The BDS movement especially the consumer oriented stuff can be successful in saying mean things about Israel that get their domestic Jewish population upset. They can’t really do much to Israel. The fact that the boycott works against the domestic Jewish population but is structurally incapable of being effective against Israel is why one would argue this policy is Antisemetic not so much about parent vs. child corporations. Though I will comment that European leftists (not Canadians AFAIK) are total hypocrites on this issue. They frequently argue that Microsoft Europe, Mobile / Exxon in Europe, Google Europe are European companies and thus shouldn’t act American (mostly with regard to regulation)… which goes against your Strauss / Sabra analogy.

    1. Even if the effect is Lexi than 1% or even if it’s a one single dollar… It’s still something
      Way to go BDS 🙂

  3. If the boycott didn’t do anything to Israel, their people around the world wouldn’t make such a scandal and pull out their “it’s anti-semitism” card for every dollar they lose. One thing that doesn’t favor them is a good action

    1. “Their people” are mainly Jews. Anti-Zionism has a long track record of raising tensions between societies where it becomes policy and their indigenous Jewish population to the extent that they are forced to leave. Most of the planet has been successfully ethnically cleansed of its Jewish population in the post WWII years via. Anti-Zionist political movements including countries like Venezuela, Iran, South Africa and potentially France in this generation. Jews generally rather like their homes and don’t want to be forced out by ever increasing levels of tensions with their neighbors induced by Anti-Zionist policies. The official objectives of Anti-Zionist movements have little bearing on the existence of domestic opposition to Anti-Zionism where Jews are powerful enough to express such opposition.

      Fighting a common foe helps to build connection so Israel benefits enormously in their objectives of inculcating Zionism by fighting alongside foreign Jews against Anti-Zionism. The opposition has little to do with the supposed success of the official objectives of Anti-Zionist movements of somehow attacking Israel. BDS is a perfect example of this because the success is measurable and low while the opposition to BDS has been heated.

      To pick an example (pre-BDS) from Canada, Concordia University. The Student government in 2002 became officially anti-Judaic banning the main religious Jewish society Hillel because of their pro-Zionist activities. The net result of this by 2003 was a politicalization of the Jewish students and Jewish Community that quickly led to strengthening official ties between Concordia and Israel. You are seeing a similar process play out globally today with respect to BDS and moving governments to become officially and formally anti anti-Zionism.

  4. Give the Palestinians a fair shake and the global BDS movement won’t be necessary. The ball’s in your court, Israel. And do leave off with the anti semite label. It’s pathetic.

    1. @Ian

      Palestinians as Palestinian nationals cannot be given a “fair shake” by Israel. The purpose of a government of a nation state is to take collective action on behalf of the nation. Ethnically Palestinian Israelis can be given a “fair shake”. BDS by encouraging a Palestinian national identity rather than a Palestinian ethnic identity hampers not advances Palestinians in getting a “fair shake”. Far from necessary it is harmful to the objective you claim to be trying to achieve.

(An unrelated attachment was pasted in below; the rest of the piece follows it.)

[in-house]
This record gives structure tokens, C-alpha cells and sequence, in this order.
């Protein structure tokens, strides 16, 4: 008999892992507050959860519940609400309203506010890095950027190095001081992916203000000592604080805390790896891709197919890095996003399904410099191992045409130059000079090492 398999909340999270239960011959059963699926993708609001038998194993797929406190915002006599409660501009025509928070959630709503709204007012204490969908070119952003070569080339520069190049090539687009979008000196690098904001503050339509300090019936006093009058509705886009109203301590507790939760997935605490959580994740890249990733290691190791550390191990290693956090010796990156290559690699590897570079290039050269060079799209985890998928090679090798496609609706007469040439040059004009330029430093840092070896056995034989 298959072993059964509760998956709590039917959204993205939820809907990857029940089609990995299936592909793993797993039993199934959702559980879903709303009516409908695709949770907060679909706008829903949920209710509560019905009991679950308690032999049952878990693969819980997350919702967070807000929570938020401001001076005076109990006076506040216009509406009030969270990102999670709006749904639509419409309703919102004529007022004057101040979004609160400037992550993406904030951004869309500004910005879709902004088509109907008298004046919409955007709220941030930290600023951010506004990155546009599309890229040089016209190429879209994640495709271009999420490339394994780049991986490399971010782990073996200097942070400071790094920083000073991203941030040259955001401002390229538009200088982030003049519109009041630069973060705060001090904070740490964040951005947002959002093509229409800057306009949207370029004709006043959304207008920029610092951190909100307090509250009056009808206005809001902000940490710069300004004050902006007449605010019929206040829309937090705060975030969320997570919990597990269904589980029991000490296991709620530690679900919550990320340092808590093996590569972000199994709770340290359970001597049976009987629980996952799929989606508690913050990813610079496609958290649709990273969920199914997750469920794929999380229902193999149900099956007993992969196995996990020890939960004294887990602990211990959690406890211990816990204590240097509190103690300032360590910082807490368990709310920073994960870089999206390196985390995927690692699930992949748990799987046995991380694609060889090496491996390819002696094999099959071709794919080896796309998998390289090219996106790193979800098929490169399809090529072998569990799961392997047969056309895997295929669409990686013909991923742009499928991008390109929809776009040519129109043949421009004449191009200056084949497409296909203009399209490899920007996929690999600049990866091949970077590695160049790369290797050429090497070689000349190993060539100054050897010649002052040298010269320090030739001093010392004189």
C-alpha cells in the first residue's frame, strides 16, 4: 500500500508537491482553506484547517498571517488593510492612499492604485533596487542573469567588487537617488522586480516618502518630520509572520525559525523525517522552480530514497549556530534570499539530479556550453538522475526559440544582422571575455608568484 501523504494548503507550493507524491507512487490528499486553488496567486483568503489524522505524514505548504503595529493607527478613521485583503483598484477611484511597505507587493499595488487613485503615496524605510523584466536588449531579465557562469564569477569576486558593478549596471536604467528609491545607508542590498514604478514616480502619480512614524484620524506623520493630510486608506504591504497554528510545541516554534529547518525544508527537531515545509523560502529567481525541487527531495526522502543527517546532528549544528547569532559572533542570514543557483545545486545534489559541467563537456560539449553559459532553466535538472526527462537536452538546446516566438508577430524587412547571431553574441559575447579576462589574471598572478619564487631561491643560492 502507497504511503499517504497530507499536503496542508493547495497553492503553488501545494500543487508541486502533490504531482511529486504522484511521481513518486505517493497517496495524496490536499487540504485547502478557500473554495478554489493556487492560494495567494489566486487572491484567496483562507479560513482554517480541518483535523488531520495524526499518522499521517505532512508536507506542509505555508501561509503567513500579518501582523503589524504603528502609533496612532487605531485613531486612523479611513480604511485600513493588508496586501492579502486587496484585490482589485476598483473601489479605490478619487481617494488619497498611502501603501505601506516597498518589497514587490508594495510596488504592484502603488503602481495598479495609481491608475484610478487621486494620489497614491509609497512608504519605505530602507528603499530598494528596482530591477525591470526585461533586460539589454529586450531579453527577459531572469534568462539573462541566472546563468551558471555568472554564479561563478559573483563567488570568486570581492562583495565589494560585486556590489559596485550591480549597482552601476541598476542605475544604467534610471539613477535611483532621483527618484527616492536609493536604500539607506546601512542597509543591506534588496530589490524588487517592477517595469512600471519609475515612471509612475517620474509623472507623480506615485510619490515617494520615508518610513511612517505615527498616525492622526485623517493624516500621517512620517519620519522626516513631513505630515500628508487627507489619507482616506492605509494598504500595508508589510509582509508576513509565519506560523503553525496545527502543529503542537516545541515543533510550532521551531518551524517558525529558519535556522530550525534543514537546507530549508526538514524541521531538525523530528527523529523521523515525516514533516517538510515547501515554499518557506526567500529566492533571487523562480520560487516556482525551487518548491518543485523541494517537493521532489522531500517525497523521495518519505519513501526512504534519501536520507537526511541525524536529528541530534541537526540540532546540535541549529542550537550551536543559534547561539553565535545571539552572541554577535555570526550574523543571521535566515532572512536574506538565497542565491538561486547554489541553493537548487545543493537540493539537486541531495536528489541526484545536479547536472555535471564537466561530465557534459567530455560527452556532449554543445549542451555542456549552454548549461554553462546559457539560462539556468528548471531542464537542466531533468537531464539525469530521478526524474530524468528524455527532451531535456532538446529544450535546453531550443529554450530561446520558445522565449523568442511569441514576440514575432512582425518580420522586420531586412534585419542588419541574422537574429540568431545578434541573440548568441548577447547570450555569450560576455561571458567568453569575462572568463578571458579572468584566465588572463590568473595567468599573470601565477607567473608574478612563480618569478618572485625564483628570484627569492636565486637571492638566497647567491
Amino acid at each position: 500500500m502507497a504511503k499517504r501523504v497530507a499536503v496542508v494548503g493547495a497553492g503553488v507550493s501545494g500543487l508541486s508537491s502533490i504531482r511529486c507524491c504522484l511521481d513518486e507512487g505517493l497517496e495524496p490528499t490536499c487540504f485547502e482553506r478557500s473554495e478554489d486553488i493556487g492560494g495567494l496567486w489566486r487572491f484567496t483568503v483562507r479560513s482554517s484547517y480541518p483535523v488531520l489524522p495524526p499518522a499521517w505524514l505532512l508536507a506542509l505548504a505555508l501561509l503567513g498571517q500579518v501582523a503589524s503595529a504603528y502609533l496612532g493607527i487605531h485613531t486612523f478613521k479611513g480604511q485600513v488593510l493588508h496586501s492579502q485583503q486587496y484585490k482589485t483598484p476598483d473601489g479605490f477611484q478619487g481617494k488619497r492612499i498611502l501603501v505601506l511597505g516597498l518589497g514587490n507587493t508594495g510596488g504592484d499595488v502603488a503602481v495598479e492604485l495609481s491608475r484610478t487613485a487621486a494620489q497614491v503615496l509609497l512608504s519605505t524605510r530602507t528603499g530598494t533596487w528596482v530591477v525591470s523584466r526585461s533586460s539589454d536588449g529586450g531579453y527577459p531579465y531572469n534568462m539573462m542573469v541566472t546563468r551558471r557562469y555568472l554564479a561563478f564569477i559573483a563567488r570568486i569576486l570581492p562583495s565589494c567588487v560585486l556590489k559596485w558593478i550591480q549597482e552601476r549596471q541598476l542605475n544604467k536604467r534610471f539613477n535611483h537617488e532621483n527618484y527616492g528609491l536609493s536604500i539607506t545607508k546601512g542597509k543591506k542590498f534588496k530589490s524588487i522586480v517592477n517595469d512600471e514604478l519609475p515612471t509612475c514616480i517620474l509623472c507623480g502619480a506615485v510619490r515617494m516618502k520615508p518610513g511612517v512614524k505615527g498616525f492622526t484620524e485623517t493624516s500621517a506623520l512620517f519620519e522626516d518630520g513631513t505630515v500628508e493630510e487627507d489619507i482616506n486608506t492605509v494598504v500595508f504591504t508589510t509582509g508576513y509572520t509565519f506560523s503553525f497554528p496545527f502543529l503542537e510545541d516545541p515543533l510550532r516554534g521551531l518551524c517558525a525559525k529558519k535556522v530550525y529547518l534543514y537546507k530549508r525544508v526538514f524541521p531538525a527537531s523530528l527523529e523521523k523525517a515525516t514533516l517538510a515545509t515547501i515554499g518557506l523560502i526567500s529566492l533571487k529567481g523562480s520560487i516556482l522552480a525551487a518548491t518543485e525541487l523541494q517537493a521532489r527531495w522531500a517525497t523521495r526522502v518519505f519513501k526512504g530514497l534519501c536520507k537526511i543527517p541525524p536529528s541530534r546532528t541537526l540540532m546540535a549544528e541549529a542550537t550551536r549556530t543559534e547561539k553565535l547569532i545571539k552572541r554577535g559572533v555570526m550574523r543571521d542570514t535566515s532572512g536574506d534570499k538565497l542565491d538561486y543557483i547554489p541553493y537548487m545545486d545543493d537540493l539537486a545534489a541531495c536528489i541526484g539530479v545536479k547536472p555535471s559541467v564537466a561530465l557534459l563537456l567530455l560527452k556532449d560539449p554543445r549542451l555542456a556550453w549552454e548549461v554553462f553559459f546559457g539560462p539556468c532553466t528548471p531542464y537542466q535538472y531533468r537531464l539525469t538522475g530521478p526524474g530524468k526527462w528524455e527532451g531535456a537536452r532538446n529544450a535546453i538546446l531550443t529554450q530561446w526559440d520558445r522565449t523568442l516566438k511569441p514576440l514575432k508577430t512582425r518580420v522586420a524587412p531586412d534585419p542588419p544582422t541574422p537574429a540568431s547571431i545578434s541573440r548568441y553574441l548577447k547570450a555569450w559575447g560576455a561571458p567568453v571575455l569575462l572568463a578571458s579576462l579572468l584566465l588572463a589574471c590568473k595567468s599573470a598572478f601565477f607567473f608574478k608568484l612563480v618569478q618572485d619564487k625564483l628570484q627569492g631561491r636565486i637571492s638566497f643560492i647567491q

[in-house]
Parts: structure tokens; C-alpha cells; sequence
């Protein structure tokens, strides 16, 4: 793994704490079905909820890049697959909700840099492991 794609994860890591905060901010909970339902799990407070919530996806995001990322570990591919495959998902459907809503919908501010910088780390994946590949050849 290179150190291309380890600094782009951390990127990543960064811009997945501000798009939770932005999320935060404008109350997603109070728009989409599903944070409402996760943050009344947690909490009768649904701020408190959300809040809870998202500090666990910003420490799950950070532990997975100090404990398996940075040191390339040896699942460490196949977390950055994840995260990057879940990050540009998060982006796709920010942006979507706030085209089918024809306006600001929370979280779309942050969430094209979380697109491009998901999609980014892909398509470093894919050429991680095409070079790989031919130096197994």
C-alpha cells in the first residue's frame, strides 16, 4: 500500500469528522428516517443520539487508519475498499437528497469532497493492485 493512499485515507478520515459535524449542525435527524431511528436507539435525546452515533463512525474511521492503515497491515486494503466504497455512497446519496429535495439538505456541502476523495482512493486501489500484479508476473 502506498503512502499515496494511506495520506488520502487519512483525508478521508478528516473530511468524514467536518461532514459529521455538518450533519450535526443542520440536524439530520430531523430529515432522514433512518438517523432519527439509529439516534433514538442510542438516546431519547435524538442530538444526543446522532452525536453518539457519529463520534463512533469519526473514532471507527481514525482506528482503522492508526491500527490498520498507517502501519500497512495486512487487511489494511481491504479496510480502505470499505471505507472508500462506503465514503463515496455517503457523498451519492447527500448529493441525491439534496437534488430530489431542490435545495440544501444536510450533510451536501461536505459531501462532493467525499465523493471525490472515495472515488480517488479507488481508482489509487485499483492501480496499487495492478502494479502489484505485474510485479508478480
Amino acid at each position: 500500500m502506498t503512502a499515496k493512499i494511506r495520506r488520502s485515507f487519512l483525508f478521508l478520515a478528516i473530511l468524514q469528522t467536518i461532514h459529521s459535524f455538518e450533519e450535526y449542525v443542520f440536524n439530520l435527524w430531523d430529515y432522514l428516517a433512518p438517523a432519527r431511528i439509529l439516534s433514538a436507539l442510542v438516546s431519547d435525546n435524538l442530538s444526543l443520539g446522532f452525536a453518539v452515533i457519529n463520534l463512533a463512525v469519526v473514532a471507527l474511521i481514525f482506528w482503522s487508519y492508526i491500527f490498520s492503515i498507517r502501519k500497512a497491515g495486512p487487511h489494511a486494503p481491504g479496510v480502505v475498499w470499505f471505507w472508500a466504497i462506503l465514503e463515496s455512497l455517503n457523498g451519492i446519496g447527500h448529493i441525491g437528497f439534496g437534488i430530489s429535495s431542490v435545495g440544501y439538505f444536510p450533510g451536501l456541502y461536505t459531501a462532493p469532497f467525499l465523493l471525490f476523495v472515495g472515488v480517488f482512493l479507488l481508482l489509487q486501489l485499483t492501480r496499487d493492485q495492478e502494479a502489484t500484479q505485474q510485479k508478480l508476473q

1. Sure they can be given a break as a nation. The Palestinian state, recognized by many countries, can be allowed to form and Israel can move back to their legal declared and recognized borders.

        Skip the cap about San remo,article 80 blah blah. Israel declared borders when it sought independence and has not legally acquired a square meter since. It is why they have insisted on negotiations and not a legal process solutin. They have no claim to the land they occupy unless Palestinians cede it to them.

  5. Sabra Hummus is NOT produced in Israel or Palestine. It is a US company, NOT an Israeli company. It is a worthy target for BDS? Are all products made by companies owned by Jews, now targeted – regardless if they have any connection to Israel?

    1. Sabra is targeted as it donates food to the idf thereby directly supporting the oppression and crimes against the Palestinians. Specifically the Golan brigade which is rather infamous.

      The short answer to your closing question is no.

      1. Anonymous – I understand why you don’t like anybody donating food to the IDF. But I am not clear on whether this would qualify it for boycott under BDS guidelines. My understanding is that it is not WHAT THE COMPANY DOES, but rather WHETHER OR NOT IT IS AN ISRAELI COMPANY. As I understand it, Sabra is a US subsidiary of an Israeli company. I stand to be corrected if I am wrong.

      2. Peter, what I stated is not my personal opinion but the publicly stated reason for targeting sabra products. Google can show this. Being an Israeli company does not make it subject to the wider boycott efforts. In the same vein being an international company does not make one exemmpt.two frequent targets HP and Caterpillar are certainly not Israeli. Directly supporting the infamous Golani brigade certainly qualifies targeting companies involved in oppression of the Palestinians.